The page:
By Avery Barror – 2/14/21
Airbnb recently got caught in the midst of a violent political affair, the Capitol Riot that took place on January 6, 2021, and gave CEO Brain Chesky a run for his money. Along with this came severe backlash and pressure to respond to his company’s role in the riots as well as its “responsibility to the American democracy.” However, despite the animosity connecting Airbnb to the riots, somehow Chesky’s company still came out on top. Ironically Airbnb became a burgeoning startup as a result of the 2008 presidential election and just thirteen years later Chesky is worth billions of dollars. While primarily examining Washington, DC, and the DMV area, the most recent presidential election and inauguration bode very differently than the first election in which Airbnb was around. The problem that Chesky and the company faced prior to and after the Capitol Riot last month was how they handled the influx of people coming to the nation’s capital amidst rumors of a protest on behalf of the right side. Between the threats being made online, hate groups navigating to the city, and large numbers of people threatening COVID-19 safety and guidelines, there needed to be precautionary measures implemented. Earlier this month, “Airbnb hosts were alarmed to find their homes used as staging grounds for violence” which in turn had a lot of Airbnb hosts restricting their homes for rent. With that being said, Chesky was not the only one who had to step in which is what caused a lot of people to question his motives and his devotion to customer safety. Organizers in DC also messaged about 3,400 DC Airbnb hosts and highly encouraged them to not rent their homes and apartments. Airbnb’s reputation was on the line while Chesky his response to the insurrection and how that would be perceived by Wall Street investors and other investors alike. Both Chesky and Airbnb altogether refused to comment on the story and after the Capitol Riot on January 6, the company released a “Capitol Safety Plan” essentially stating that it would review DC reservations and ban any people involved in criminal activity. He revised the plan on January 13 canceling all short-term reservations refunding guests’ payments.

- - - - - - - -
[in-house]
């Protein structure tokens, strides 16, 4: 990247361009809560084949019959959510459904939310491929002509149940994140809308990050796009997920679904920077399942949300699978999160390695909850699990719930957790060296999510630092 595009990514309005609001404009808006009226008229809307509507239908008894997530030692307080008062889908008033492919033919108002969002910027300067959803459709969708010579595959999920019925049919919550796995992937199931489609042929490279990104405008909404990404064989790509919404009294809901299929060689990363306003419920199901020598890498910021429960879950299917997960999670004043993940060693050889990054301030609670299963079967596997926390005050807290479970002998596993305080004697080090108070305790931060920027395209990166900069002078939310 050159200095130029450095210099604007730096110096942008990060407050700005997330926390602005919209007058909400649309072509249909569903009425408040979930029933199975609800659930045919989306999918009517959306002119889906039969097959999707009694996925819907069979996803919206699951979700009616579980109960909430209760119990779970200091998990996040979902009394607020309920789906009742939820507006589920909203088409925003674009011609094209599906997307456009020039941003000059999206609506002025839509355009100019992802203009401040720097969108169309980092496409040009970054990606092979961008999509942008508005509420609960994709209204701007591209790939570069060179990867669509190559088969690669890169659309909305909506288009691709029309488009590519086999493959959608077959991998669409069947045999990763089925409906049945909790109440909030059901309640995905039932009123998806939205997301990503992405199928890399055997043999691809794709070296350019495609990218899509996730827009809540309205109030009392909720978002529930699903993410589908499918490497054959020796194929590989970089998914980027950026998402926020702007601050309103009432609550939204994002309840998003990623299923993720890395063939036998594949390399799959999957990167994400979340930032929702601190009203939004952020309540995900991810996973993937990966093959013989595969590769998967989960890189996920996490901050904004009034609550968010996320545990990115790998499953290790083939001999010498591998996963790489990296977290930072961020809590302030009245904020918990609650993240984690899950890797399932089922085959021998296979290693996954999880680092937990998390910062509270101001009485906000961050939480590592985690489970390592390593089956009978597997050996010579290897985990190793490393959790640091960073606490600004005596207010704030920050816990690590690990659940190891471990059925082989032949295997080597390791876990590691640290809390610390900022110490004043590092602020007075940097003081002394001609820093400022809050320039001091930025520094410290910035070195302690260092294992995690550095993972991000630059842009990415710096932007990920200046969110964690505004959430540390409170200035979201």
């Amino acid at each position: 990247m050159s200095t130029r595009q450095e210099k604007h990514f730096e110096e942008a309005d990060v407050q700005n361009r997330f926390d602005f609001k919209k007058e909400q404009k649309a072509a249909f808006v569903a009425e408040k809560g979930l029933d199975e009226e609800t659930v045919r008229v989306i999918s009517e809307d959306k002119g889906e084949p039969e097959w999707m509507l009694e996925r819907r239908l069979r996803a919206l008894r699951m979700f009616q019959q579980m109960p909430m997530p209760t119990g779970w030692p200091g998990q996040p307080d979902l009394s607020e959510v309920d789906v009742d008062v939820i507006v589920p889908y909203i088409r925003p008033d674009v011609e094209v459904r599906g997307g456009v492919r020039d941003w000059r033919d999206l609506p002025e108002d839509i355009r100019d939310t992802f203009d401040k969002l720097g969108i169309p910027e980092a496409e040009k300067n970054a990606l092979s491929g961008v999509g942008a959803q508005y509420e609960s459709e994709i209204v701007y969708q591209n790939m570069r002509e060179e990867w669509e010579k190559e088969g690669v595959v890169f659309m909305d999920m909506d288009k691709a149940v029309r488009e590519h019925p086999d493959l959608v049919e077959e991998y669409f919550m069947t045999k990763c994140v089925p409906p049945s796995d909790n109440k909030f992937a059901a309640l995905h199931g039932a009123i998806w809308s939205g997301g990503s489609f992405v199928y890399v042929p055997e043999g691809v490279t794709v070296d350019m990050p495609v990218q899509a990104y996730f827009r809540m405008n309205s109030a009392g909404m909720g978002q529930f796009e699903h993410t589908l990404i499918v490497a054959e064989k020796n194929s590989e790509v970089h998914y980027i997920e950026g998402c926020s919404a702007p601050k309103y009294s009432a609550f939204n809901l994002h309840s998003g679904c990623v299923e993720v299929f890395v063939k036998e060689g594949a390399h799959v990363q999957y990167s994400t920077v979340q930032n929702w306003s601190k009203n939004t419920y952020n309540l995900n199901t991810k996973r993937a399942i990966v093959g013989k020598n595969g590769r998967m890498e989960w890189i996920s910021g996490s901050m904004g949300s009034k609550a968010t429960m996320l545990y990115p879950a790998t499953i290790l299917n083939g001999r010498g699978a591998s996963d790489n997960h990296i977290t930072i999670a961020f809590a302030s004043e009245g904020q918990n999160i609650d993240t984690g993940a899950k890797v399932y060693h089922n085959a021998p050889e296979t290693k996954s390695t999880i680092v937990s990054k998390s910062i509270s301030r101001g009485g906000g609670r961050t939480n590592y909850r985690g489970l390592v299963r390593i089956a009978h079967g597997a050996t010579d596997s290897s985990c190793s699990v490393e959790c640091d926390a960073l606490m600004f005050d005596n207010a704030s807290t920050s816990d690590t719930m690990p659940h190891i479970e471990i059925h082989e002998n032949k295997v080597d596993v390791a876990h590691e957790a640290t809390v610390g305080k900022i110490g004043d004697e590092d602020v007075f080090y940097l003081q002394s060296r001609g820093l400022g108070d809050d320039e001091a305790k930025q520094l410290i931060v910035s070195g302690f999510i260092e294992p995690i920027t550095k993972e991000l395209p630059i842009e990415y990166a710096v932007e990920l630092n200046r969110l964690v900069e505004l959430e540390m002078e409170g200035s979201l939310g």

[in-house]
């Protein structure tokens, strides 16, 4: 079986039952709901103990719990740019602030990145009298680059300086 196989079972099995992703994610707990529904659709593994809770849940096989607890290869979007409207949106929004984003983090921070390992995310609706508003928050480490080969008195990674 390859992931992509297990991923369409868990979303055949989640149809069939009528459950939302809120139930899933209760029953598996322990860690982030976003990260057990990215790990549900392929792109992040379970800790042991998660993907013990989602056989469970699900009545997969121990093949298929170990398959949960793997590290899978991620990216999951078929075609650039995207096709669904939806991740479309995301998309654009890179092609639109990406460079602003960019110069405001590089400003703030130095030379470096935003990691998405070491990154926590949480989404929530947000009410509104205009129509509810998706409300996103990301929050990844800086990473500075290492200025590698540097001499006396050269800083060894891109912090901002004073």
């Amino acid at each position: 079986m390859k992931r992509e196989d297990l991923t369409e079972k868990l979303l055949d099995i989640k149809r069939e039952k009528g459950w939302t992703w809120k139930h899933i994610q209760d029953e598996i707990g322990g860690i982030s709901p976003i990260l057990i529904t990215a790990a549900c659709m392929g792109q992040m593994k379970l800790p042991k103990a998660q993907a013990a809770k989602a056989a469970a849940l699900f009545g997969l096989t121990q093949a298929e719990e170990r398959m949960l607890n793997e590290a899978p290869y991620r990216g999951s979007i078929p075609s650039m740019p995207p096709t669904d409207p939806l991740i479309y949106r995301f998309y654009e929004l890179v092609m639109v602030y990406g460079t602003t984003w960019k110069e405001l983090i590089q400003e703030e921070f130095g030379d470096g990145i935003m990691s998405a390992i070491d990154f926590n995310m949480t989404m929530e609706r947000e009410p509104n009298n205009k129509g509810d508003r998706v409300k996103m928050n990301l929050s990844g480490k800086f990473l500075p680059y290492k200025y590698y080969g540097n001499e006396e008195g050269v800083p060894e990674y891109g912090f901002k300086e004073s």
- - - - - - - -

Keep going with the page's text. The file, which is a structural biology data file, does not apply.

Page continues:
This touches heavily upon the distinction between owner’s purpose and stakeholder purpose while examining the owner’s needs and wants and the stakeholder’s needs and wants which is really what it came down to for Chesky. The bottom line is, he did not think he would be in a position where political unrest would affect his company from a financial standpoint. There had to be a quick reaction and a fast answer to a question that considered so many factors. He needed to please his stakeholders which consist of his customers, his employees, the renters, his investors, and so on. To find common ground here was a tough decision especially with politics being the foundation of the issue. There is also the role of corporate power here, could Chesky have used his organizational resources more effectively to influence government, society, and his stakeholders to sway a certain way or help become part of the solution. Chesky and Airbnb’s choice to not comment on the insurrection and lack of action taken to prevent acts of violence against the American Democracy does not sit well with me. Therein lies the question of, could the riots have been prevented or minimized without the renting of DC residencies through Airbnb? We may never know as Airbnb seemed to navigate the situation without any major issues and, somehow, still came out on top.